Stuttgart's Pollution

Bad Air Days

  • Why it matters

    Why it matters

    Courts have started cracking down on Germany’s high air pollution that violates E.U. laws.

  • Facts


    • Stuttgart’s pollution level exceeded the E.U. limit on 64 days last year; anything more than 35 is considered a health risk.
    • A court recently ordered the city of Düsseldorf to halt car traffic if its air quality doesn’t improve.
    • Daimler alone employs 80,000 people around Stuttgart, and most plants can only be reached by car.
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Surrounded by hills that hinder fresh air circulation, Stuttgart resembles a cauldron. Source: Franziska Kraufmann / DPA

Stuttgart, capital of the southwestern state of Baden-Württemberg, is a hub of German engineering. Carmakers Daimler and Porsche as well as one of the biggest automotive suppliers, Bosch, are based in an around the city which is considered one of Germany’s most innovative places.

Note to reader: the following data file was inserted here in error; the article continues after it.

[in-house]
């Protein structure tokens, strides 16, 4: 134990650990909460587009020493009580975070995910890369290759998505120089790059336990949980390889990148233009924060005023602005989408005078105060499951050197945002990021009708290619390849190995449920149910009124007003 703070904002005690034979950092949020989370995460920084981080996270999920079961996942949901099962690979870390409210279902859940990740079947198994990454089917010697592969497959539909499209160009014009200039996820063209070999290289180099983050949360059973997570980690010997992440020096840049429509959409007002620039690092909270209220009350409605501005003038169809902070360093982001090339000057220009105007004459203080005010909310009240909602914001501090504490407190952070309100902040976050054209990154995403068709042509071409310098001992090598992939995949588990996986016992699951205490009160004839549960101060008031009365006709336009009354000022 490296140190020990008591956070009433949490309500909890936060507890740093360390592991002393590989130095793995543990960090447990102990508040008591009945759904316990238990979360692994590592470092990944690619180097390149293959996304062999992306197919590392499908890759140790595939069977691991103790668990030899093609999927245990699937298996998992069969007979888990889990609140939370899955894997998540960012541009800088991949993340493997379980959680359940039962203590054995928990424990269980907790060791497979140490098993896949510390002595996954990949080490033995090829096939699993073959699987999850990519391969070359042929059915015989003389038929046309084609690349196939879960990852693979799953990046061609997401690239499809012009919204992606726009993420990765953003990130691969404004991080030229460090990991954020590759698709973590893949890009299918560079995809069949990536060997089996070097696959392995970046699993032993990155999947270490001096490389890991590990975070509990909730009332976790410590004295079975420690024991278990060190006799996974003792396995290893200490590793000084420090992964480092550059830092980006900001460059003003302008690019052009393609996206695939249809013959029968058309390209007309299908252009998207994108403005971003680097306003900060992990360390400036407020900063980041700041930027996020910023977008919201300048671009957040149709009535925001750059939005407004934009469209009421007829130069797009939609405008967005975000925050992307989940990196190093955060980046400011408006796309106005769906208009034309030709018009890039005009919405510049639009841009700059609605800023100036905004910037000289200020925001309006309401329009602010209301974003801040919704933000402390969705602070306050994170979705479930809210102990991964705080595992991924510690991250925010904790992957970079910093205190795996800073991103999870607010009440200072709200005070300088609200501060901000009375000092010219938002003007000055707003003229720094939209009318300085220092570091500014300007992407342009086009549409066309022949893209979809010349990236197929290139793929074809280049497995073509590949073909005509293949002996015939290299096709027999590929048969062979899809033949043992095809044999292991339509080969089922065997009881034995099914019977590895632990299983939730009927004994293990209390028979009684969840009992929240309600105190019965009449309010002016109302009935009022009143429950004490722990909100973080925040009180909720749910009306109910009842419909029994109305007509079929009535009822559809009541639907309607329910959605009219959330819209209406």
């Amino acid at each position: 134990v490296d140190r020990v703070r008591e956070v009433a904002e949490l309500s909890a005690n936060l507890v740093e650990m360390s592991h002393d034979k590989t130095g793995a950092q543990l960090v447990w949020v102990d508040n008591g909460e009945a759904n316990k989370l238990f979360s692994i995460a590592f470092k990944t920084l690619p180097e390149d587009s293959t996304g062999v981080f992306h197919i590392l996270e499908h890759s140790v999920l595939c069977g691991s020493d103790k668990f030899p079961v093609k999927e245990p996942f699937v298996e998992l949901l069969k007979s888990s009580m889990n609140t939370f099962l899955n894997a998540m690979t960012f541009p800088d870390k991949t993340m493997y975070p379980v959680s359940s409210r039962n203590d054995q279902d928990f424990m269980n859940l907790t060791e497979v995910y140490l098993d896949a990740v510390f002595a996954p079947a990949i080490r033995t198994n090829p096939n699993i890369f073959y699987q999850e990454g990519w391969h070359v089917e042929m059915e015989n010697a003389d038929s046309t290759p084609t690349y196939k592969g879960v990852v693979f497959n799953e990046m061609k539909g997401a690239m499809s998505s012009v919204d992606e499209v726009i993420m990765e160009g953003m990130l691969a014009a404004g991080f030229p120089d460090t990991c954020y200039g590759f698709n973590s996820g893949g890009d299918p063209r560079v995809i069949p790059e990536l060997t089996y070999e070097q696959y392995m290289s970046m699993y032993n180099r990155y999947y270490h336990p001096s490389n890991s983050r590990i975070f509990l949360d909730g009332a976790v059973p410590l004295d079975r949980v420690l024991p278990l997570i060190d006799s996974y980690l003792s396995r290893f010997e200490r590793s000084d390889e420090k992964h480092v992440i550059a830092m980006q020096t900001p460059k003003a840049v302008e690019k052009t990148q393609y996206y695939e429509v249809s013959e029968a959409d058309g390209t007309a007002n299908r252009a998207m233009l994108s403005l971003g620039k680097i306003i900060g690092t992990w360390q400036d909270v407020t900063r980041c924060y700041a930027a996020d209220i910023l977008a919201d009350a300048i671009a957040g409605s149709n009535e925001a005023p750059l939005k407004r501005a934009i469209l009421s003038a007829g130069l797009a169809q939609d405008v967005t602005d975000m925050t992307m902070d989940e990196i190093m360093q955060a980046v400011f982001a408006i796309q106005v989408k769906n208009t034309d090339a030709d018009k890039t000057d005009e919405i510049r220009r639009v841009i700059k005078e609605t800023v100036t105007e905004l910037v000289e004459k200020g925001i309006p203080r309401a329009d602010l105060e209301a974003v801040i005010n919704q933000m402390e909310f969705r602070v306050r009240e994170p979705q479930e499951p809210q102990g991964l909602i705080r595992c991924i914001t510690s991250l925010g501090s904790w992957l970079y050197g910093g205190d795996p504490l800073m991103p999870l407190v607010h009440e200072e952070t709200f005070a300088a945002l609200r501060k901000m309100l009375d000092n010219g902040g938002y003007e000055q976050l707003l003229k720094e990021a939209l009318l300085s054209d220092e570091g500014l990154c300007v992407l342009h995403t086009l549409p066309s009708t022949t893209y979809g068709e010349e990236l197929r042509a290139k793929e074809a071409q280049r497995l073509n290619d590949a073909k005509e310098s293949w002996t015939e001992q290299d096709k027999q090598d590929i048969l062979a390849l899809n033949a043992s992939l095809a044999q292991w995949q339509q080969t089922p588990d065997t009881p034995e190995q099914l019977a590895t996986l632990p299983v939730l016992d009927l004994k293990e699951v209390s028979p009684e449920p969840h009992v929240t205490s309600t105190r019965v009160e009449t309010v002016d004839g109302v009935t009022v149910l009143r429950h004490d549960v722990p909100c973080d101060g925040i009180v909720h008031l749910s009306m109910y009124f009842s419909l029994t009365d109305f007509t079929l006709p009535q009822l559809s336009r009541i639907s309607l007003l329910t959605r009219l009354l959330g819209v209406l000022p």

But Stuttgart also has another, less appealing record as the city with the highest air pollution in Germany.

Both particulate pollution and nitrogen oxides measured in Stuttgart are much higher than in other cities around Germany. Particulate pollution crossed the threshold set by the European Union on 63 days last year. Anything more than 35 days is considered harmful for people’s health.

By comparison, not a single U.S. city crosses the pollution threshold.

The pollution problem is not new, but it’s more relevant for the city than ever: the German environmental group DUH recently started suing cities that violate the E.U. standards. In late 2016, a court ordered Düsseldorf in western Germany to halt car traffic if air quality doesn’t improve dramatically.

The city appealed the verdict, and the case is currently pending at the Federal Administrative Court, the supreme court for administrative disputes. If the verdict stands, it will apply to all cities in the western German state of North Rhine-Westphalia, where Düsseldorf is located.


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